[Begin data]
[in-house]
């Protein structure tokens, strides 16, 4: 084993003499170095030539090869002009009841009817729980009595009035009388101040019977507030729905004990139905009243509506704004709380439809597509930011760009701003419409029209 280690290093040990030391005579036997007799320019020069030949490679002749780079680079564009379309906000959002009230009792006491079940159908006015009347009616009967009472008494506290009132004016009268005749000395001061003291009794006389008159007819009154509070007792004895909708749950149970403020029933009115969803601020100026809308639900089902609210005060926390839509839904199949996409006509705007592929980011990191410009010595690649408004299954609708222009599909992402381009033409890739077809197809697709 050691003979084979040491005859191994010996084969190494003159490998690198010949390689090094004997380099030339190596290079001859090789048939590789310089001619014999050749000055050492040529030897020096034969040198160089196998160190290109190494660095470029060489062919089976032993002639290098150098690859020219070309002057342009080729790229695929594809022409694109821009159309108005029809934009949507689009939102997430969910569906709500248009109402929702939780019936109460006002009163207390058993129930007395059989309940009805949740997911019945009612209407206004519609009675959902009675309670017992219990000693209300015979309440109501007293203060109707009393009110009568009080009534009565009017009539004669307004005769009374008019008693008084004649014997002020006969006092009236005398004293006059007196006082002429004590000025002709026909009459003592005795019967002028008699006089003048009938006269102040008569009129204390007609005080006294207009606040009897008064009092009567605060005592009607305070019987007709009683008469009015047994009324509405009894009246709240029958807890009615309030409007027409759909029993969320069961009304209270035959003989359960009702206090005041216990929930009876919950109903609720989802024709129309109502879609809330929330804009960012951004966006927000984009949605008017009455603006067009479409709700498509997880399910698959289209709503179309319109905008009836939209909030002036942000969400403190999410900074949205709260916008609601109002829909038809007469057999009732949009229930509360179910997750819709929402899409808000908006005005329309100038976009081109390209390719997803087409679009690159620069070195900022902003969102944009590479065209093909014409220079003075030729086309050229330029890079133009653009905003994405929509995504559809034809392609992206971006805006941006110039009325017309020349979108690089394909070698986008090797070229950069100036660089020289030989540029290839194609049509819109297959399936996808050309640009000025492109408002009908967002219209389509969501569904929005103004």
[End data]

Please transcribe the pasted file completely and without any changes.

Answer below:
[in-house]
């Protein structure tokens, strides 16, 4: 084993003499170095030539090869002009009841009817729980009595009035009388101040019977507030729905004990139905009243509506704004709380439809597509930011760009701003419409029209 280690290093040990030391005579036997007799320019020069030949490679002749780079680079564009379309906000959002009230009792006491079940159908006015009347009616009967009472008494506290009132004016009268005749000395001061003291009794006389008159007819009154509070007792004895909708749950149970403020029933009115969803601020100026809308639900089902609210005060926390839509839904199949996409006509705007592929980011990191410009010595690649408004299954609708222009599909992402381009033409890739077809197809697709 050691003979084979040491005859191994010996084969190494003159490998690198010949390689090094004997380099030339190596290079001859090789048939590789310089001619014999050749000055050492040529030897020096034969040198160089196998160190290109190494660095470029060489062919089976032993002639290098150098690859020219070309002057342009080729790229695929594809022409694109821009159309108005029809934009949507689009939102997430969910569906709500248009109402929702939780019936109460006002009163207390058993129930007395059989309940009805949740997911019945009612209407206004519609009675959902009675309670017992219990000693209300015979309440109501007293203060109707009393009110009568009080009534009565009017009539004669307004005769009374008019008693008084004649014997002020006969006092009236005398004293006059007196006082002429004590000025002709026909009459003592005795019967002028008699006089003048009938006269102040008569009129204390007609005080006294207009606040009897008064009092009567605060005592009607305070019987007709009683008469009015047994009324509405009894009246709240029958807890009615309030409007027409759909029993969320069961009304209270035959003989359960009702206090005041216990929930009876919950109903609720989802024709129309109502879609809330929330804009960012951004966006927000984009949605008017009455603006067009479409709700498509997880399910698959289209709503179309319109905008009836939209909030002036942000969400403190999410900074949205709260916008609601109002829909038809007469057999009732949009229930509360179910997750819709929402899409808000908006005005329309100038976009081109390209390719997803087409679009690159620069070195900022902003969102944009590479065209093909014409220079003075030729086309050229330029890079133009653009905003994405929509995504559809034809392609992206971006805006941006110039009325017309020349979108690089394909070698986008090797070229950069100036660089020289030989540029290839194609049509819109297959399936996808050309640009000025492109408002009908967002219209389509969501569904929005103004």